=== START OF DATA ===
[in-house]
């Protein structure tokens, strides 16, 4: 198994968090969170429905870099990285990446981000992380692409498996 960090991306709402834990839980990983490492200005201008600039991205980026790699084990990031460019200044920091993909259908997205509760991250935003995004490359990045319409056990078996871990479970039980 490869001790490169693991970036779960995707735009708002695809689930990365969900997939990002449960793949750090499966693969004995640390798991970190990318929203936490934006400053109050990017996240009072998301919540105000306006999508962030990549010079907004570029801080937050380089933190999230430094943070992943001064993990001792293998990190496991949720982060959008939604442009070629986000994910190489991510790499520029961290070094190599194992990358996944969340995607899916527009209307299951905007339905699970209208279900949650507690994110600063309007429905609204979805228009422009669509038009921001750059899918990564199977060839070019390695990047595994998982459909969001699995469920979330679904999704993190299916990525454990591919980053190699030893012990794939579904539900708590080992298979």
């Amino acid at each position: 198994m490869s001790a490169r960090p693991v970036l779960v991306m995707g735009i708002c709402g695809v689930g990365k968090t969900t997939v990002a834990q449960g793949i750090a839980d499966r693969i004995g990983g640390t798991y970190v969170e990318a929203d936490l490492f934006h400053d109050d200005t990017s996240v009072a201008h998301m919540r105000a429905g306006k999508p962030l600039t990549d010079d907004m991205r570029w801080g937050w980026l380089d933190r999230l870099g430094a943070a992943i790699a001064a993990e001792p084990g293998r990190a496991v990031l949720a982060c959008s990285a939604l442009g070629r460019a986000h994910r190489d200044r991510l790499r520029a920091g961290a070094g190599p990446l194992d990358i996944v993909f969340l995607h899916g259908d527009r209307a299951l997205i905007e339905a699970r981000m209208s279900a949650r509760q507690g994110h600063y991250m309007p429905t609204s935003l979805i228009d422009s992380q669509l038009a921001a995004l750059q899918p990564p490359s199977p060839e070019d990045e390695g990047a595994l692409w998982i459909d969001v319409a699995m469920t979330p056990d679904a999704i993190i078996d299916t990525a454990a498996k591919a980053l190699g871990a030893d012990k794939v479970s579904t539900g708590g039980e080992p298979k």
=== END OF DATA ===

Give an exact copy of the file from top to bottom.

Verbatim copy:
[in-house]
């Protein structure tokens, strides 16, 4: 198994968090969170429905870099990285990446981000992380692409498996 960090991306709402834990839980990983490492200005201008600039991205980026790699084990990031460019200044920091993909259908997205509760991250935003995004490359990045319409056990078996871990479970039980 490869001790490169693991970036779960995707735009708002695809689930990365969900997939990002449960793949750090499966693969004995640390798991970190990318929203936490934006400053109050990017996240009072998301919540105000306006999508962030990549010079907004570029801080937050380089933190999230430094943070992943001064993990001792293998990190496991949720982060959008939604442009070629986000994910190489991510790499520029961290070094190599194992990358996944969340995607899916527009209307299951905007339905699970209208279900949650507690994110600063309007429905609204979805228009422009669509038009921001750059899918990564199977060839070019390695990047595994998982459909969001699995469920979330679904999704993190299916990525454990591919980053190699030893012990794939579904539900708590080992298979």
């Amino acid at each position: 198994m490869s001790a490169r960090p693991v970036l779960v991306m995707g735009i708002c709402g695809v689930g990365k968090t969900t997939v990002a834990q449960g793949i750090a839980d499966r693969i004995g990983g640390t798991y970190v969170e990318a929203d936490l490492f934006h400053d109050d200005t990017s996240v009072a201008h998301m919540r105000a429905g306006k999508p962030l600039t990549d010079d907004m991205r570029w801080g937050w980026l380089d933190r999230l870099g430094a943070a992943i790699a001064a993990e001792p084990g293998r990190a496991v990031l949720a982060c959008s990285a939604l442009g070629r460019a986000h994910r190489d200044r991510l790499r520029a920091g961290a070094g190599p990446l194992d990358i996944v993909f969340l995607h899916g259908d527009r209307a299951l997205i905007e339905a699970r981000m209208s279900a949650r509760q507690g994110h600063y991250m309007p429905t609204s935003l979805i228009d422009s992380q669509l038009a921001a995004l750059q899918p990564p490359s199977p060839e070019d990045e390695g990047a595994l692409w998982i459909d969001v319409a699995m469920t979330p056990d679904a999704i993190i078996d299916t990525a454990a498996k591919a980053l190699g871990a030893d012990k794939v479970s579904t539900g708590g039980e080992p298979k």